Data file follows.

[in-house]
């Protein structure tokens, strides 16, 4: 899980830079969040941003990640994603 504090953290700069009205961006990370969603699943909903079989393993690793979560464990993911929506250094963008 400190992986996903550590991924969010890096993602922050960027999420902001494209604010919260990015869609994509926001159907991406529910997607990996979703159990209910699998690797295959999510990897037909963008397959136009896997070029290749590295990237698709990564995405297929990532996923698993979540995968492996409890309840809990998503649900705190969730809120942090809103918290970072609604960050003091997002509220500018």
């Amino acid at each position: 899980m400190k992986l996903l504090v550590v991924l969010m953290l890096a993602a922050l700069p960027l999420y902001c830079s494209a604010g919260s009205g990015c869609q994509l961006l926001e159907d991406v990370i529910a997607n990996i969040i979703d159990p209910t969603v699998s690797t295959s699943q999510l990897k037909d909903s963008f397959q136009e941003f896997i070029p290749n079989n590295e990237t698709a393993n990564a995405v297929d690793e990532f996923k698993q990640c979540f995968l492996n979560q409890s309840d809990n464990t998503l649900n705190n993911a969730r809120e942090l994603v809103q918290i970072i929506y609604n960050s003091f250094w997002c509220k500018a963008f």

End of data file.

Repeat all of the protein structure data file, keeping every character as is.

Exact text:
[in-house]
């Protein structure tokens, strides 16, 4: 899980830079969040941003990640994603 504090953290700069009205961006990370969603699943909903079989393993690793979560464990993911929506250094963008 400190992986996903550590991924969010890096993602922050960027999420902001494209604010919260990015869609994509926001159907991406529910997607990996979703159990209910699998690797295959999510990897037909963008397959136009896997070029290749590295990237698709990564995405297929990532996923698993979540995968492996409890309840809990998503649900705190969730809120942090809103918290970072609604960050003091997002509220500018």
């Amino acid at each position: 899980m400190k992986l996903l504090v550590v991924l969010m953290l890096a993602a922050l700069p960027l999420y902001c830079s494209a604010g919260s009205g990015c869609q994509l961006l926001e159907d991406v990370i529910a997607n990996i969040i979703d159990p209910t969603v699998s690797t295959s699943q999510l990897k037909d909903s963008f397959q136009e941003f896997i070029p290749n079989n590295e990237t698709a393993n990564a995405v297929d690793e990532f996923k698993q990640c979540f995968l492996n979560q409890s309840d809990n464990t998503l649900n705190n993911a969730r809120e942090l994603v809103q918290i970072i929506y609604n960050s003091f250094w997002c509220k500018a963008f």